reflecting ; considerate ; attentive ; careful.
THOUGHT'F0L-L,v(thawt'fiil-le),arf. With thought.
Thought'fOl-ness (thawt'fui-nes),ji. Reflection.
Thought'less (thawt'les), a. Gay; careless.
TH:JUGHT'LESS-LV(tha.wt'les-Ie),a(f. Carelessly.
Thought'less-ness, n. Want of thought.
Tm:")U'sand, a. & 77. Ten hundred.
Thou'§andth, a. The ordinal of a thousand.
Thral'dom, 77. Slavery; servitude; bondage.
fTHRAP'PLE, 77. The windpipe of an animal.
Thkash, v. a. To beat and clean from chaff, as

corn ; to drub ; to beat : — written also thresh.
Thrash'er, 77. One who thrashes ; thresher.
Thra-son'i-cal, a. Like Thraso ; boastful ; brag-
THRA-soN'i-CAL-LY, ad. Boastfully. [ging.

Thread (thred), 71. A small twist of flax, silk,
cotton, or wool ; a small line or string ; a fila-
ment : — any thing continued in a course.
Thread (thred), v. a. To pass through ; to pierce.
THRiiAD'BARE, a. Deprived of the nap ; trite.
Thread'en (thred'dn), a. Made of thread.
Thread'v (thred'e), a. Like thread ; slender.
Threat (thret), 71. A menace; denunciation of ill.
Threat'en (thret'tn), v. a. To menace; to de-
nounce evil upon ; to terrify.
Threat'en-er (thret'tn-er), 77. A menacer.
Threat'en-Ing,p. a. Foreboding evil ; imminent.
Three, a^& 77. Two and one. [three.

Three'fold, o. Thrice repeated ; consisting of
Three'pence (thre'pens or thrip'ens) [thrlp'ens,
S. F. Ja. Wb.; threp'ens, W. P.; thrS'pens or
thrip'ens, Sm.], 7?. The sum of three pennies.
Three'pen-ny (thrip'en-ne ar thre'pen-e), a.

Worth threepence ; of little value.
THRiJE'scoRE, a. Thrice twenty ; sixty.
Thrijn'p-dy, 77. A song of lamentation.
THRiisH, V. a. To heat corn to free it from chaff;

to beat : — written also thrash.
TiiRijsft'ER, n. One who threshes corn : — a fish.
THRiisii'mG-FLooR (-flor), ) 77. An area on which
ThrAsh'ing-Floor (-flor), ( corn is beaten out.
ThrIjsh'old, n. The ground or step under a
door; a door-sill : — an entrance; a door; a ves-
Threw (thru), (. From Throw. [tibule.

Thrice, ad. Three times.

ThkId, v. a. To side or pass through ; to thread.
ThrIft, 77. A thriving state; prosperity; profit;
frugality ; good husbandry ; economy.

ThrIf'tj-ly, ad. Frugally ; prosperously,
Thrif'tj-ness, 77. Frugality ; good husbandry.
Thrift'less, a. Wanting thrift ; extravagant.
Thrif'ty, a. Using good management ; economU

cal; frugal; sparing; thriving; careful.
Thrill, v. a. To pierce ; to bore ; to penetrate.
Thrill, v. n. To feel a sharp, tingling sensation.
Thrill, 77. A breathing-hole ; a sharp sound.
Thrive, 71.77. [7. throve ; pp. thriving, thriven.]

To prosper ; to grow rich ; to flourish ; to grow.
Thriv'en (thriv'vn), p. From Thrive.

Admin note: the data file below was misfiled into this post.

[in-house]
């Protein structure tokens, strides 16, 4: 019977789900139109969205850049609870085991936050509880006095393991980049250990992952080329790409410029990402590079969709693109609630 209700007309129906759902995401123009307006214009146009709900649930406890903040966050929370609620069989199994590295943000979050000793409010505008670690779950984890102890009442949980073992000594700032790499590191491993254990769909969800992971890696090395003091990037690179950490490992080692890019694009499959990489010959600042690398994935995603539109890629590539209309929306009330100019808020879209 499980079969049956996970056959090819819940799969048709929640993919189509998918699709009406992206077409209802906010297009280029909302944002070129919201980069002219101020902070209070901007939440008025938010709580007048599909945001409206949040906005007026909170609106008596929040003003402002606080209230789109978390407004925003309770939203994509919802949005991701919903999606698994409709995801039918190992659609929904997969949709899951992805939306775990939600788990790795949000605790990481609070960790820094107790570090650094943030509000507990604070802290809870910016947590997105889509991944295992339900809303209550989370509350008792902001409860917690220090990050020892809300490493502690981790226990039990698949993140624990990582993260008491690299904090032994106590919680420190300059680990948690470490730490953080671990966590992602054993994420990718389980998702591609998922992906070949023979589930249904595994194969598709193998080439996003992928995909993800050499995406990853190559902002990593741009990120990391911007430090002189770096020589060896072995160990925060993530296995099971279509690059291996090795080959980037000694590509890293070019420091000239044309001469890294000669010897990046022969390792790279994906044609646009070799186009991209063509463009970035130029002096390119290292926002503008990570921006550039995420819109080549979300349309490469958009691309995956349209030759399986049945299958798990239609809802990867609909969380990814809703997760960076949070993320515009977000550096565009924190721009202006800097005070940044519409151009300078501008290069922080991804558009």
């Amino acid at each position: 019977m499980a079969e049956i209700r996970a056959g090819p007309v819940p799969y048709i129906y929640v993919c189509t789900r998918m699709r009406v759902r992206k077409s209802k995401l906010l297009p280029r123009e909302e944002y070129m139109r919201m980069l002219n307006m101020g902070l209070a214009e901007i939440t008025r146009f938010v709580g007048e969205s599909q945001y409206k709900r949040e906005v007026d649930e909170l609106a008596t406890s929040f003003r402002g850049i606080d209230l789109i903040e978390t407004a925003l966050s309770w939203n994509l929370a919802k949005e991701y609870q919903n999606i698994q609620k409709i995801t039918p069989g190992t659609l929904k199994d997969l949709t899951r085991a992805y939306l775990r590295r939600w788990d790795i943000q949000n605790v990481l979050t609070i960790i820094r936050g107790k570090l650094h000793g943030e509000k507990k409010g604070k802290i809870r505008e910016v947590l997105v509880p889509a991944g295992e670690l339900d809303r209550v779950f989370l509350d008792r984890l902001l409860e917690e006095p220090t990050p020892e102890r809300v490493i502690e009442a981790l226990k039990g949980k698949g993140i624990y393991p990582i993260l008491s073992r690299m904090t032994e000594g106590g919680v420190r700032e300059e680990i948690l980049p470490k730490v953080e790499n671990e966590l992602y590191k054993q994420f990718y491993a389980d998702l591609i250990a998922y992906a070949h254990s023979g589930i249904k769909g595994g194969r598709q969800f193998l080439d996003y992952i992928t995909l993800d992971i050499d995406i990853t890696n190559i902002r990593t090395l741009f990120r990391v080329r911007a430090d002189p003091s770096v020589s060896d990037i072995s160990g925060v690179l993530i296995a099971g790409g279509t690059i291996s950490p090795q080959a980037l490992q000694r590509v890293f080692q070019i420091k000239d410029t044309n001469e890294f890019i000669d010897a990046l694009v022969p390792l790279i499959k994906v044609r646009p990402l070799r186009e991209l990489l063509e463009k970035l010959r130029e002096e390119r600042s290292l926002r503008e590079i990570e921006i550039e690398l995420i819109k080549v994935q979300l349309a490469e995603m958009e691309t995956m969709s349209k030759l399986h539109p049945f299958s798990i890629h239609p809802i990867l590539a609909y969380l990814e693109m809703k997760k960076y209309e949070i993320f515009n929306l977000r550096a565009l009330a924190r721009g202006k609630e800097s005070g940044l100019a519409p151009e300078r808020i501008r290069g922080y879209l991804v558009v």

Thriv'er, 77. One who prospers or thrives.
THRiy'iNG,p. a. Growing; flourishing.
Throat (throt), n. The fore part of the neck.
Throb, v. n. To heave ; to beat ; to palpitate.
Throb, 77. A beat ; a strong pulsation.
Throe (thro), 71. The pain of travail ; a pang.
Throm'bus, 77. {Med.) A small tumor.
Throne, 77. The chair of state of a king, empe-

ror,_or sovereign ; the seat of a bishop.
Throne, 7). a. To enthrone. Milton, [r.]
Throng (21), n. A multitude pressing against
each other ; a crowd.

Syn. — A great number of persons pressing
against each other is a crowd or a throng; any
great number, a multitude.
Throng, 7;. 77. To crowd ; to come in multitudes.
Throng, v. a. To oppress with crowds.
THROS'TLE(thros'sl),77. The thrush: — a spindle.
Throt'tle, 77. The windpipe ; the larynx.
Throt'tle, v. a. To choke ; to suffocate.
THRotiGH (thrii, 76), prep. From end to end of;

throughout ; by means of.
ThroOgh (thru), ad. From end to end, or from

side to side ; to the end ; throughout.
tTHRoOGH'LY (thru'le), ad. Thoroughly.
THROt5GH-oOT' (thru-out'), prep. Quite through.
ThroOgh-out' (thru-out'), ad. In every part.
Throve, i. From Thrive.

Throw (thro), v. a. [i. threw ; pp. throwing,
thrown.] To send to a distance by projectile
force ; to fling ; to cast ; to hurl : — to twist.
Throw (thro), 7;. 77. To make a cast ; to cast dice.
Throw (thro), 77. A cast : — a pang. See Throe.
Thro^v'er, 77 One who throws ; a throwster.
Thrown (thron), p. From Throw.
Throw'ster (thro'ster), 71. One who twists or

throws silk, 7. e. prepares it for the weaver.
Thrum, 77. The ends of a weaver's threads.
ThrDm, v. a. To weave ; to knot ; to fringe : — to

play coarsely, as on a harp.
Thrush, ?7. A small shiging-bird ; throstle: — a

disease commim to infants.
Thrijst, v. a. [7. THRUST ; pp. thrusting, thrust.]

To push with force ; to drive ; to urge ; to stab.
Thrust, v, n. To make a push ; to attack with

a pointed weapon : — to press ; to throng.
Thrust, 77. A hostile attack; an assault ; a stab.
Thrust'er, 77. One who thrusts.
Thumb (thtim), 77. The short, thick finger.
Thumb (thiim), v. a. To handle awkwardly.
Thumb'screw (-skru), 77. A screw for a window-
sash : — an instrument of torture.
Thijmb'stall, 77. A case for the thumb.